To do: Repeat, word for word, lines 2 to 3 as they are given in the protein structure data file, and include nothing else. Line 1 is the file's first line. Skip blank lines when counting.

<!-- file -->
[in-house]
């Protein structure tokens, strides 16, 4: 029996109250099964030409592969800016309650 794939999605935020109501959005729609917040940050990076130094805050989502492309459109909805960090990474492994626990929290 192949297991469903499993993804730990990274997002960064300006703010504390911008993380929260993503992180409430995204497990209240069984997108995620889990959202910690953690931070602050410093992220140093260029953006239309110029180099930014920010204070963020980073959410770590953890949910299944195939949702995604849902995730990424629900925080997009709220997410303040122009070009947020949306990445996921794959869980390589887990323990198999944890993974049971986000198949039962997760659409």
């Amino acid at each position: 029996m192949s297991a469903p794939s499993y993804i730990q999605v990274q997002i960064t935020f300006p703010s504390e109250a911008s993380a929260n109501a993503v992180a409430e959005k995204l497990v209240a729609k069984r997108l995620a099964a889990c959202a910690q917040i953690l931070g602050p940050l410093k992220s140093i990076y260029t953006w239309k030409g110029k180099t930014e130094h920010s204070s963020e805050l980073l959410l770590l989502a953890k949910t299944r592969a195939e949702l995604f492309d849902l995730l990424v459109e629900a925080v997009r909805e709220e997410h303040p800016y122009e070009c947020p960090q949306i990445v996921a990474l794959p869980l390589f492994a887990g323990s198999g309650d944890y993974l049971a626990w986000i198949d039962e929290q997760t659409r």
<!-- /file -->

């Protein structure tokens, strides 16, 4: 029996109250099964030409592969800016309650 794939999605935020109501959005729609917040940050990076130094805050989502492309459109909805960090990474492994626990929290 192949297991469903499993993804730990990274997002960064300006703010504390911008993380929260993503992180409430995204497990209240069984997108995620889990959202910690953690931070602050410093992220140093260029953006239309110029180099930014920010204070963020980073959410770590953890949910299944195939949702995604849902995730990424629900925080997009709220997410303040122009070009947020949306990445996921794959869980390589887990323990198999944890993974049971986000198949039962997760659409």
């Amino acid at each position: 029996m192949s297991a469903p794939s499993y993804i730990q999605v990274q997002i960064t935020f300006p703010s504390e109250a911008s993380a929260n109501a993503v992180a409430e959005k995204l497990v209240a729609k069984r997108l995620a099964a889990c959202a910690q917040i953690l931070g602050p940050l410093k992220s140093i990076y260029t953006w239309k030409g110029k180099t930014e130094h920010s204070s963020e805050l980073l959410l770590l989502a953890k949910t299944r592969a195939e949702l995604f492309d849902l995730l990424v459109e629900a925080v997009r909805e709220e997410h303040p800016y122009e070009c947020p960090q949306i990445v996921a990474l794959p869980l390589f492994a887990g323990s198999g309650d944890y993974l049971a626990w986000i198949d039962e929290q997760t659409r």